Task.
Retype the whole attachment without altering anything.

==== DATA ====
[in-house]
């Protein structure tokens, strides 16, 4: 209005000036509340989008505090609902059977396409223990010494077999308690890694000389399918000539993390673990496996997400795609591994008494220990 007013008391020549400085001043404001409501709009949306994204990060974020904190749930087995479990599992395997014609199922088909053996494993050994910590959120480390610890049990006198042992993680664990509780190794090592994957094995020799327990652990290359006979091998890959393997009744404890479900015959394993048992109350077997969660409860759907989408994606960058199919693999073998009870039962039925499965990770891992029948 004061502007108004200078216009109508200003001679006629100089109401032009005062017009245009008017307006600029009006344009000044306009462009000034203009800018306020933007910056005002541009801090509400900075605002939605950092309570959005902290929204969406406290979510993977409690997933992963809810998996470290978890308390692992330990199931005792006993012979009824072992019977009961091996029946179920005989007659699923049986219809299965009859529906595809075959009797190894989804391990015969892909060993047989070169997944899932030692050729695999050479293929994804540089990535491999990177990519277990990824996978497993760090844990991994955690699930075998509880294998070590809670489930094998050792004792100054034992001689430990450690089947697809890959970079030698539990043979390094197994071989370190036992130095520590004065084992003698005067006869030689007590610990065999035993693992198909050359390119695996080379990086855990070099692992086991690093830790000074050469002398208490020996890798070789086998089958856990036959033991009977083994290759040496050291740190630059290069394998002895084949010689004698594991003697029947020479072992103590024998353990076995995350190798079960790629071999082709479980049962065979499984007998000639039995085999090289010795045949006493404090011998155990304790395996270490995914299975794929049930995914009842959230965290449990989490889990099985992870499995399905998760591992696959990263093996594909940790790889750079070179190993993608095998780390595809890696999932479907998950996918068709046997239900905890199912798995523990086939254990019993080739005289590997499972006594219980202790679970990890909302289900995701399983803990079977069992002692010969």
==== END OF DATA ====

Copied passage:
[in-house]
């Protein structure tokens, strides 16, 4: 209005000036509340989008505090609902059977396409223990010494077999308690890694000389399918000539993390673990496996997400795609591994008494220990 007013008391020549400085001043404001409501709009949306994204990060974020904190749930087995479990599992395997014609199922088909053996494993050994910590959120480390610890049990006198042992993680664990509780190794090592994957094995020799327990652990290359006979091998890959393997009744404890479900015959394993048992109350077997969660409860759907989408994606960058199919693999073998009870039962039925499965990770891992029948 004061502007108004200078216009109508200003001679006629100089109401032009005062017009245009008017307006600029009006344009000044306009462009000034203009800018306020933007910056005002541009801090509400900075605002939605950092309570959005902290929204969406406290979510993977409690997933992963809810998996470290978890308390692992330990199931005792006993012979009824072992019977009961091996029946179920005989007659699923049986219809299965009859529906595809075959009797190894989804391990015969892909060993047989070169997944899932030692050729695999050479293929994804540089990535491999990177990519277990990824996978497993760090844990991994955690699930075998509880294998070590809670489930094998050792004792100054034992001689430990450690089947697809890959970079030698539990043979390094197994071989370190036992130095520590004065084992003698005067006869030689007590610990065999035993693992198909050359390119695996080379990086855990070099692992086991690093830790000074050469002398208490020996890798070789086998089958856990036959033991009977083994290759040496050291740190630059290069394998002895084949010689004698594991003697029947020479072992103590024998353990076995995350190798079960790629071999082709479980049962065979499984007998000639039995085999090289010795045949006493404090011998155990304790395996270490995914299975794929049930995914009842959230965290449990989490889990099985992870499995399905998760591992696959990263093996594909940790790889750079070179190993993608095998780390595809890696999932479907998950996918068709046997239900905890199912798995523990086939254990019993080739005289590997499972006594219980202790679970990890909302289900995701399983803990079977069992002692010969």